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Mineralogy and geochemistry of pozzolans from the Tombel Plain, Bamileke Plateau, and Noun Plain monogenetic volcanoes in the central part of the Cameroon Volcanic Line

  • Mbowou Ngantche Igor Fulbert
  • Owona SébastienEmail author
  • Chako Tchamabe Boris
  • Lissom Justin
  • Lanson Bruno
  • Ekodeck Georges Emmanuel
Original Article

Abstract

Pozzolans from the Tombel Plain, Bamileke Plateau, and Noun Plain, 3 monogenetic volcanic fields in the central part of the Cameroon Volcanic Line (the Tombel Plain, Bamileke Plateau, and Noun Plain), were explored in order to constrain their petrology and make some predictions on their pozzolanicity. The rocks in this study include alkaline and subalkaline basalts, trachy-basalts, and basanites. Most of these rocks present an overall composition that overlaps with primitive mantle, suggesting rapid ascent of magmas, limited crustal contamination and crystal fractionation of olivine, clinopyroxene, and feldspar. The pozzolans present enrichment of LREE relative to HREE and high chondrite normalized ratios of La/Yb and Tb/Yb, ranging between 7 and 20 and > 1.9 respectively, similar to those of Ocean Island Basalts. Like other nearby volcanoes, partial melting in a dominantly garnet-bearing mantle zone can be assumed. Quantitative mineralogy by X-ray diffraction revealed various mineral phases with dominantly plagioclase, augite, olivine, and Fe–Ti oxides. The samples contains important amorphous phase up to 23, 51, and 69 wt% in the Tombel Plain, Noun Plain, and Bamileke Plateau, respectively. This elevated amount of amorphous phases together with the sum of SiO2, Al2O3, and total Fe2O3 (SAI = 68.50–83.50 > 70 wt%) according to ASTM C 618 standard and the sum of CaO, FeO, and MgO (CIM = 14.5–30.52 wt% and 23.58–31.08 wt%) suggest interesting pozzolanicity character for the studied pozzolans.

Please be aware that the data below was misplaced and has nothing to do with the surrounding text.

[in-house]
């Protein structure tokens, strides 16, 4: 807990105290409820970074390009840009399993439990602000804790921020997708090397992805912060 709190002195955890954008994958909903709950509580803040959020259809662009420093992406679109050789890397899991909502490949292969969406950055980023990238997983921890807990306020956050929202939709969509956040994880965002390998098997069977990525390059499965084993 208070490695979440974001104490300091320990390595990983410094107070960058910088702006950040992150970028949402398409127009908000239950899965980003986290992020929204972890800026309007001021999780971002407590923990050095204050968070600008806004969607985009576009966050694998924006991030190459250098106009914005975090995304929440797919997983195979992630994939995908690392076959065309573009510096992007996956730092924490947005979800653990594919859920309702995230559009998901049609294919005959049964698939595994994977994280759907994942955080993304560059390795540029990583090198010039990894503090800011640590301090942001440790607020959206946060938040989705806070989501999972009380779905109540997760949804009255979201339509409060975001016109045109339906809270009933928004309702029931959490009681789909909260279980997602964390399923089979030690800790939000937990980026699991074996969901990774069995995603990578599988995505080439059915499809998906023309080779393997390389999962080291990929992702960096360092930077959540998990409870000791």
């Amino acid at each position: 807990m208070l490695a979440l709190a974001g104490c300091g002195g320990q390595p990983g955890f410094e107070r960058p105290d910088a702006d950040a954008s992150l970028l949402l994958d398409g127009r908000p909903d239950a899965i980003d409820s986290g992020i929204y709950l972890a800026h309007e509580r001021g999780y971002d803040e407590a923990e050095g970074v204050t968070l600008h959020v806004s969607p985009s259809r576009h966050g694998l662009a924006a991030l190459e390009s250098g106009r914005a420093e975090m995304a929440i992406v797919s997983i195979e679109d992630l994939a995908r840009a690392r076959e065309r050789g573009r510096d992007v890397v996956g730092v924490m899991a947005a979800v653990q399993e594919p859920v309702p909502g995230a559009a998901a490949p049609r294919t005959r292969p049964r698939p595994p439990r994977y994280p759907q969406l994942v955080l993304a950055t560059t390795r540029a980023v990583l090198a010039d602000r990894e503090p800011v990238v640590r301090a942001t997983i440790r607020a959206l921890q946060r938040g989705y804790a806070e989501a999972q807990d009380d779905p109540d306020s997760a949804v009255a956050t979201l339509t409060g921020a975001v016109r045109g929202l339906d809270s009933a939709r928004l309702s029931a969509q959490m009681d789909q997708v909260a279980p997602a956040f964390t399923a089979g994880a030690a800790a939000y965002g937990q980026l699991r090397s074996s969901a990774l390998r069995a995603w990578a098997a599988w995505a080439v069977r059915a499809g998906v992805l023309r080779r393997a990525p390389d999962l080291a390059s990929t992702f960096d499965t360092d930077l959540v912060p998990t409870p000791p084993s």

Keywords

Pozzolans Mineralogy Geochemistry Pozzolanicity Monogenetic volcanic fields Cameroon Volcanic Line 

Notes

Acknowledgements

Authors are thankful to the ISTerre of Grenoble (France) and Nathaniel Findling for hosting and training the first author on the XRD technique and Rietveld method interpretation as part of his Ph.D. research work. The authors are also thankful to the Ministry of Higher Education of Cameroon for providing Research Modernization Allowance (RMA) that has been very helpful to support part of the field trip and Geochemical analysis expenses.

Supplementary material

11631_2020_403_MOESM1_ESM.pdf (11.6 mb)
Supplementary material 1 (PDF 11,902 kb)

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Copyright information

© Science Press and Institute of Geochemistry, CAS and Springer-Verlag GmbH Germany, part of Springer Nature 2020

Authors and Affiliations

  1. 1.Faculty of Science, Department of Earth SciencesUniversity of DoualaDoualaCameroon
  2. 2.Faculty of Science, Department of GeologyUniversity of BueaBueaCameroon
  3. 3.CONACYT-Centro de Ingenieria y Desarrollo Industrial (Sede Campeche)QuerétaroMexico
  4. 4.Institut des Sciences de la Terre (ISTerre)Maison des Sciences de la TerreGrenoble Cedex 9France
  5. 5.Faculty of Science, Department of Earth SciencesUniversity of Yaoundé IYaoundéCameroon

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